Penetration Tests Day Three: What does a modern Penetration Test consider?

Patrick Gray's interview with Amit Deskmukh, Adam Pointon and Brian "Jericho" Martin continues with an assessment of what comprises a modern penetration test.

TT: How have penetration tests changed over time?

Amit: They've changed heaps. There is a greater focus on the application side of the testing nowadays alongside the network / host / device and OS pen testing. Figures are showing most of the vulnerabilities are application focused and we're certainly seeing things like that - particularly in terms of the critical business threatening issues we find. Keep in mind while app level vulnerabilities are on the increase in terms of what is being reported, you can probably add many fold more that aren't. You don't generally see advisories for one-off systems/applications or smaller niche applications so do the sums. It's all happening on that front.

Pen tests have changed a lot over the last few years but there's still people and organisations out there that think running Nessus or some application testing tools is sufficient. Situations like that could almost make things worse by causing a false sense of security. Is it better to know you may have weaknesses but be aware of that and be alert, or believe you're okay and not worry?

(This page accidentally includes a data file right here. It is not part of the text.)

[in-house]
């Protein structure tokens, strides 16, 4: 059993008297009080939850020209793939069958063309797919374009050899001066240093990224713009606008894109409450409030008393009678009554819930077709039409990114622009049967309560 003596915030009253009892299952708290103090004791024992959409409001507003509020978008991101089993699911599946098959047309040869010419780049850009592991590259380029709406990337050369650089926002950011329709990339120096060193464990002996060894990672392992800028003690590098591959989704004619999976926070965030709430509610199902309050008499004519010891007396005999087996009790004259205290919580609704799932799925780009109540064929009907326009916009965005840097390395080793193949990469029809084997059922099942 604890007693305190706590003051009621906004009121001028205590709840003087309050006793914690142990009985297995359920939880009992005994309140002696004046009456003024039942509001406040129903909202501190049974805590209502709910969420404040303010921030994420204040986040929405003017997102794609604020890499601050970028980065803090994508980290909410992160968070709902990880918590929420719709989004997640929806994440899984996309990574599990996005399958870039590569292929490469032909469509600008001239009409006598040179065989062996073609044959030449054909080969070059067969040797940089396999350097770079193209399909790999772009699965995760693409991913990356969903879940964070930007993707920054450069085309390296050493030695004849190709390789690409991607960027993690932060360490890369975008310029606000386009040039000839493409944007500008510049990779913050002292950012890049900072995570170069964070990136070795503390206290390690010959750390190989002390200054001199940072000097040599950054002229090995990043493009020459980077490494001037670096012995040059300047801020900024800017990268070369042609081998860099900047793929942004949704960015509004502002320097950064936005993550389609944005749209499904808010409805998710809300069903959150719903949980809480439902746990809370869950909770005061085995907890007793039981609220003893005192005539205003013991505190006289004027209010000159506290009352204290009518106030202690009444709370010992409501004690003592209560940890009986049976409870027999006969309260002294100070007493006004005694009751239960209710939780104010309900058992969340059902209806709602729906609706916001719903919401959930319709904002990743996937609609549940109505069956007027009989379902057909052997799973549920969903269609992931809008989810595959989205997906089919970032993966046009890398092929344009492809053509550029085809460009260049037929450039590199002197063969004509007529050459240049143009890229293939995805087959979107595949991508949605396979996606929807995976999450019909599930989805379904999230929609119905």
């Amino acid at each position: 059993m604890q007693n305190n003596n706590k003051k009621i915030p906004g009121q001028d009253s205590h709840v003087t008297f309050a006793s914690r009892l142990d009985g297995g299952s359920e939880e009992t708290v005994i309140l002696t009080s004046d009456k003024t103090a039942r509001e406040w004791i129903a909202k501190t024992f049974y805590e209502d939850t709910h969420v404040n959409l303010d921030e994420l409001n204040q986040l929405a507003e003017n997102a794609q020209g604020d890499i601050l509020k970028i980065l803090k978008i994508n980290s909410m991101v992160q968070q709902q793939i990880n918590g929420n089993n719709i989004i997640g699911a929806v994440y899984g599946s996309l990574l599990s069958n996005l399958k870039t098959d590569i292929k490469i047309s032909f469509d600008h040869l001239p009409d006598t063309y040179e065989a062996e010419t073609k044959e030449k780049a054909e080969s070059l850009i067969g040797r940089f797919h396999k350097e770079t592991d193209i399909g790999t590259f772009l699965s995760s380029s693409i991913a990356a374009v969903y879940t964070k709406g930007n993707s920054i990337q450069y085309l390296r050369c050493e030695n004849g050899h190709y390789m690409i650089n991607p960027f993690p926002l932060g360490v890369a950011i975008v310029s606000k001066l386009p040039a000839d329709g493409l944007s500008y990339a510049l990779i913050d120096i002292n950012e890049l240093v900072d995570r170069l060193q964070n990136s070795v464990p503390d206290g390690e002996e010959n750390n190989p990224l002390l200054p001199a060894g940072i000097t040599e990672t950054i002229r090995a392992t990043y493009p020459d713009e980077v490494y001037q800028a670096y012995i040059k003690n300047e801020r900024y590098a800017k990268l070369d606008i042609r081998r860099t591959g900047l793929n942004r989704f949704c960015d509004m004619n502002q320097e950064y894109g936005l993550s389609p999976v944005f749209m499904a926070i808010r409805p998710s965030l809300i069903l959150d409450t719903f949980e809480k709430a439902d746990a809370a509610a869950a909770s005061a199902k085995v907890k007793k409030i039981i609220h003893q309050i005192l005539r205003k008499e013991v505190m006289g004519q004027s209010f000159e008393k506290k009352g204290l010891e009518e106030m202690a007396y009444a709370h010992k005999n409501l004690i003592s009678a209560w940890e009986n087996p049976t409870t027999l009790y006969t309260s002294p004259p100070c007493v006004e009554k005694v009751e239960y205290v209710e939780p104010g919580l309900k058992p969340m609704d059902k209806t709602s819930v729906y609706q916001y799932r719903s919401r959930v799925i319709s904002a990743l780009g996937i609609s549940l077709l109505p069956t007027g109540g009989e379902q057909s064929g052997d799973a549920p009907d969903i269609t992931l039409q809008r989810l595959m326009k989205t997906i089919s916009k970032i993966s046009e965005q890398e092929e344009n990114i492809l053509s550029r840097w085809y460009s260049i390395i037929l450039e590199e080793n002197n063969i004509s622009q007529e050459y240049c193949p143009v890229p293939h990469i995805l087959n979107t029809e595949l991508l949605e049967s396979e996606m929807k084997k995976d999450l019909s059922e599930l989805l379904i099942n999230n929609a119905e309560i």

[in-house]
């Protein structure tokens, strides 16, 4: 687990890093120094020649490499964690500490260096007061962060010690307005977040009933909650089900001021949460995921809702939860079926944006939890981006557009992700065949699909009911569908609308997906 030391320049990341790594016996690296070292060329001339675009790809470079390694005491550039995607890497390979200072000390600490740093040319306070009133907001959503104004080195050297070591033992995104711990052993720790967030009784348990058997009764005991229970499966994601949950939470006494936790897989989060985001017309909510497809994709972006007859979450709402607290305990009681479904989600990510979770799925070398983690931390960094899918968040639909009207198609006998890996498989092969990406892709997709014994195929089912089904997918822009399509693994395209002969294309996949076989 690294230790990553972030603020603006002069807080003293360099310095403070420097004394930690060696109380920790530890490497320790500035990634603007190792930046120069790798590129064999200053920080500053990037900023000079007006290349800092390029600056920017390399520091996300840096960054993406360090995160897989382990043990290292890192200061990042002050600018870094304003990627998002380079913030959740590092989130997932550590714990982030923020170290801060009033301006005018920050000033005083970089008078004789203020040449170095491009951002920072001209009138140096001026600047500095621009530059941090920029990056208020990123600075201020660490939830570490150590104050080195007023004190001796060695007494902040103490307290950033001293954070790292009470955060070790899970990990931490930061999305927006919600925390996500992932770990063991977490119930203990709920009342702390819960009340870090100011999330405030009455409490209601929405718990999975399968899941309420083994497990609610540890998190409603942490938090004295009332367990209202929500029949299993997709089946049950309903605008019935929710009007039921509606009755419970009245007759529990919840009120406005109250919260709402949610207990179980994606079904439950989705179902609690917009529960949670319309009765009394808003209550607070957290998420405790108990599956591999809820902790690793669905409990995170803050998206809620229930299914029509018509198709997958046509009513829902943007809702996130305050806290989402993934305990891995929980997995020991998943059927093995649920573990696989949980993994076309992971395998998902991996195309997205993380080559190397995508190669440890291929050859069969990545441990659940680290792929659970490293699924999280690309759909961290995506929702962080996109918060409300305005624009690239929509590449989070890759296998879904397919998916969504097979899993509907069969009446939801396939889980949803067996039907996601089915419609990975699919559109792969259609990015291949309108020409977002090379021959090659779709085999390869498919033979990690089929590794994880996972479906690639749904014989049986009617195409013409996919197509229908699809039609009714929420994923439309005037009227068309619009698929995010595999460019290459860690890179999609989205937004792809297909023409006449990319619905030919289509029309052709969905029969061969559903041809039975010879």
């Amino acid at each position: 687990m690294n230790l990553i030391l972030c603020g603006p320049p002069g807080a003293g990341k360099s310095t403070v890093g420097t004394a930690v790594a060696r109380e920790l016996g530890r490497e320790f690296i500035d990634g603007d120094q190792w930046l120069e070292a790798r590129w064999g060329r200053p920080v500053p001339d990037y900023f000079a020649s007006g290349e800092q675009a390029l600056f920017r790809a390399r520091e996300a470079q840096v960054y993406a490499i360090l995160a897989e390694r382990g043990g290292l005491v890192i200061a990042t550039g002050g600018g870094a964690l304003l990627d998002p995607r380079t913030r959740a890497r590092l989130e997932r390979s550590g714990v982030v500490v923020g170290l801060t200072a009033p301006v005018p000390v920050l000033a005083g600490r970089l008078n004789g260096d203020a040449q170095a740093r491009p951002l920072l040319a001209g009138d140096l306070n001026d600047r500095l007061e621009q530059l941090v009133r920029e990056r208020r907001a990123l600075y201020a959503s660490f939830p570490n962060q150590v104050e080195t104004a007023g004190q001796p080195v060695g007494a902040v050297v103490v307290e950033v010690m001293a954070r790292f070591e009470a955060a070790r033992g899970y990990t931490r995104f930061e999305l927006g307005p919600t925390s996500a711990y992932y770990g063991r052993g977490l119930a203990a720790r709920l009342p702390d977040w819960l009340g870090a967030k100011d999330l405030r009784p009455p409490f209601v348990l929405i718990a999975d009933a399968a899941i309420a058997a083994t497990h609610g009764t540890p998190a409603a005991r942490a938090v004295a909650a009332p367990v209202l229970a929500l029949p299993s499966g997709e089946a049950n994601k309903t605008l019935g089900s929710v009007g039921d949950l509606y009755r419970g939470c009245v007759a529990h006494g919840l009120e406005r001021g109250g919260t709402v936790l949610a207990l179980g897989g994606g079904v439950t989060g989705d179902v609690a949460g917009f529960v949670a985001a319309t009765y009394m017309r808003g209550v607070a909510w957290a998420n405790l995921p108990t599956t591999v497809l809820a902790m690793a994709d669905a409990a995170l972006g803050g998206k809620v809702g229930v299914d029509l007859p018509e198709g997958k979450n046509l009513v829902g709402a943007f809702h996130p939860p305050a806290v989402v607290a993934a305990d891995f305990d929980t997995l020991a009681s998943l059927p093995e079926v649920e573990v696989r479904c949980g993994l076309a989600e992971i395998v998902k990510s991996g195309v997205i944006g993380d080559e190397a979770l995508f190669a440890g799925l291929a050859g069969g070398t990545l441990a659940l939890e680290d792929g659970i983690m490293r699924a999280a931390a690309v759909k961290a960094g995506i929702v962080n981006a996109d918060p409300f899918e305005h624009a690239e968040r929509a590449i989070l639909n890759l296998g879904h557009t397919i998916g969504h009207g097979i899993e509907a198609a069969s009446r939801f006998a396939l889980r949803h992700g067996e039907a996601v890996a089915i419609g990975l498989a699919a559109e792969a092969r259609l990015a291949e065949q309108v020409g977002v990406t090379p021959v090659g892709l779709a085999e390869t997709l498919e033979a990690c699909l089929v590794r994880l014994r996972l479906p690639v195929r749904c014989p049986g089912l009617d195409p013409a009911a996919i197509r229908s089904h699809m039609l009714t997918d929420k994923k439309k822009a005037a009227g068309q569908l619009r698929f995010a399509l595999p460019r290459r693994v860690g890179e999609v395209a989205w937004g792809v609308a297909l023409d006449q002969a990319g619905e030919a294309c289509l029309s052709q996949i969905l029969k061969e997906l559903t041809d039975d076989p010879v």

Tools only find so much and application level tools probably even less. Pen testing is still a manual process that is supported by tools but driven by the expertise of the tester.

The skill of the tester is key.

Brian: Fundamentally, they haven't changed much at all. All the same concepts, just a little shift in technology and tools to better audit the target. There has been a big shift to application assessments, doing in depth evaluation of web sites and portals, looking for many classes of vulnerabilities in custom written applications.

Adam: Because it's more common for organisations to receive on-going vulnerability assessments using automated, yet fairly high-level tools, penetration testers have had to become smarter. It used to be whipper-snapper "consultants" were pushed out to client sites by big consulting firms. They'd turn up with laptops full of tools only to later deliver reports full of badly interpreted results and findings, providing no value at all.

It's a good thing organisations now understand that a light-touch "ethical hack" service provided by a generalist IT shop just isn't sufficient. They are now seeking deeper penetration-testing style security assessments that actually leave them with some form of security assurance.

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